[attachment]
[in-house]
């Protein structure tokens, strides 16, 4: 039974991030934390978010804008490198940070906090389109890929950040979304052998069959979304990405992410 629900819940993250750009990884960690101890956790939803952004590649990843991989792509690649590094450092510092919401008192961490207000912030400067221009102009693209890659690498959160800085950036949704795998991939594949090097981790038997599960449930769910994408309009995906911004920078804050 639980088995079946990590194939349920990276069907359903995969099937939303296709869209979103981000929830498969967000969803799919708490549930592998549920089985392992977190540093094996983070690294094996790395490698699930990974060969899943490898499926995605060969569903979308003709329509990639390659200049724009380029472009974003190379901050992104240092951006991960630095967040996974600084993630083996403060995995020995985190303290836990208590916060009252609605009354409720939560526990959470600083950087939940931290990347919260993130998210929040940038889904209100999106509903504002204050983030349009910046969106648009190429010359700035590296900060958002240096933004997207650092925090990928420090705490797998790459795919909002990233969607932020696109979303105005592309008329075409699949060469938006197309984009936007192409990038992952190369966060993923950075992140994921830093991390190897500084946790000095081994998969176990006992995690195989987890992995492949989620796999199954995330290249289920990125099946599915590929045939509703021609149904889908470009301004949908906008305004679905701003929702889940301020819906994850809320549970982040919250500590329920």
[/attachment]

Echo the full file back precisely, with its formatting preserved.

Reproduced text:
[in-house]
């Protein structure tokens, strides 16, 4: 039974991030934390978010804008490198940070906090389109890929950040979304052998069959979304990405992410 629900819940993250750009990884960690101890956790939803952004590649990843991989792509690649590094450092510092919401008192961490207000912030400067221009102009693209890659690498959160800085950036949704795998991939594949090097981790038997599960449930769910994408309009995906911004920078804050 639980088995079946990590194939349920990276069907359903995969099937939303296709869209979103981000929830498969967000969803799919708490549930592998549920089985392992977190540093094996983070690294094996790395490698699930990974060969899943490898499926995605060969569903979308003709329509990639390659200049724009380029472009974003190379901050992104240092951006991960630095967040996974600084993630083996403060995995020995985190303290836990208590916060009252609605009354409720939560526990959470600083950087939940931290990347919260993130998210929040940038889904209100999106509903504002204050983030349009910046969106648009190429010359700035590296900060958002240096933004997207650092925090990928420090705490797998790459795919909002990233969607932020696109979303105005592309008329075409699949060469938006197309984009936007192409990038992952190369966060993923950075992140994921830093991390190897500084946790000095081994998969176990006992995690195989987890992995492949989620796999199954995330290249289920990125099946599915590929045939509703021609149904889908470009301004949908906008305004679905701003929702889940301020819906994850809320549970982040919250500590329920």